What does the Lord of the Flies tell Simon in Lord of the Flies?
Toward the end of chapter 8, Simon visits his secluded spot in the forest, where he finds a severed pig's head on a stake in the middle of the clearing. Simon ends up hallucinating and has an enlightening conversation with the Lord of the Flies. The Lord of the Flies refers to Simon as a "silly little boy" and tells him that he better run off and play with the others before they begin thinking that he is batty. The Lord of the Flies proceeds to tell Simon that he is the beast and says,
"Fancy thinking the Beast was something you could hunt and kill!...You knew, didn’t you? I’m part of you? Close, close, close! I’m the reason why it’s no go? Why things are what they are?" (Golding, 206).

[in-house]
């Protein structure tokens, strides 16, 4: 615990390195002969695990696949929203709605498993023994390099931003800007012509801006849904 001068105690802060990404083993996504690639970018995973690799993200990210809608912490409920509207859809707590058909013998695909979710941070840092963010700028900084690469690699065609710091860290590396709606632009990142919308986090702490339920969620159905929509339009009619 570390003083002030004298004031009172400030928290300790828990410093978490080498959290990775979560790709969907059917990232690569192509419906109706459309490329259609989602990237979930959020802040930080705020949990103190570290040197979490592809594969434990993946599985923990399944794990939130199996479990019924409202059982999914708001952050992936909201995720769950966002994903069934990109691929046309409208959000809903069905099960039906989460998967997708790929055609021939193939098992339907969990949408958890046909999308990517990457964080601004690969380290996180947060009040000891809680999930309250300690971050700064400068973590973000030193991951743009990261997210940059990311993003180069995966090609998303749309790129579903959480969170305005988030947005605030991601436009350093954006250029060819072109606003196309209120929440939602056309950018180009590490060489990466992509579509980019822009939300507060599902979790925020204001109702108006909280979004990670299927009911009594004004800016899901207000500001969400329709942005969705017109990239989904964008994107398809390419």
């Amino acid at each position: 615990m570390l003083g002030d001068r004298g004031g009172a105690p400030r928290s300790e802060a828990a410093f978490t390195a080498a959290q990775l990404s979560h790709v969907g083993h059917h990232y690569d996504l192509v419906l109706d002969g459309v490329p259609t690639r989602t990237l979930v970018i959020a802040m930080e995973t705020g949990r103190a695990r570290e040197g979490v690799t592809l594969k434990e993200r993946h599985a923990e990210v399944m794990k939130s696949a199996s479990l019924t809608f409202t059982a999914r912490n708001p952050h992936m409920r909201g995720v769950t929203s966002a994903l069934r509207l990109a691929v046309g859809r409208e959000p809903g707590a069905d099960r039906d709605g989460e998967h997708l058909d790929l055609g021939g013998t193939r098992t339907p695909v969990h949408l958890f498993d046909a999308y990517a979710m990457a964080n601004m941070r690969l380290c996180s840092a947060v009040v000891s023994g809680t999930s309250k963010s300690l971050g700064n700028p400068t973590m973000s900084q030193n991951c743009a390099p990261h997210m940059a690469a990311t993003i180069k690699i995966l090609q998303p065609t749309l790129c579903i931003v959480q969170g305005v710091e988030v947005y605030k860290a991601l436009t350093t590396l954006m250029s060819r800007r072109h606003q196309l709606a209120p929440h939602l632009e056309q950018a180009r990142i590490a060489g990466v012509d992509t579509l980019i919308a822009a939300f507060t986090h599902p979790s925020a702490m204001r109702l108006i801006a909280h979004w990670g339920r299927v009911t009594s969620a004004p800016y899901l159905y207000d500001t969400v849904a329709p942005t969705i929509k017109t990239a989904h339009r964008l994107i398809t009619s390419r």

After confirming Simon's belief that the beast is the inherent wickedness in each boy on the island, the Lord of the Flies tells him to go back to the others and warns him that it will be impossible to escape the evil boys. Since Simon is a symbolical Christ-figure in the story, his meeting with the Lord of the Flies alludes to Jesus's temptation in the desert. Simon's thoughts and feelings regarding the beast are confirmed by the Lord of the Flies and he decides to climb the mountain by himself when he awakens.
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The Lord of the Flies, or the pig's head on a stick, tells Simon what he has already begun to suspect as the most insightful character in the novel. As Simon has tried to figure out exactly what the beast is, suggesting an investigation of the thing that the twins saw and watching the different groups of boys change as time on the island goes on, he has begin to have an insight that the rest of the boys lack.
And in his vision of the Lord of the Flies, it tells him that the reason it is all going wrong is that the evil, the beast is a part of them, it is inside of them. Unfortunately the vision does the boys no good as they accidentally kill Simon in the excitement of him running out of the jungle to tell them what he's learned.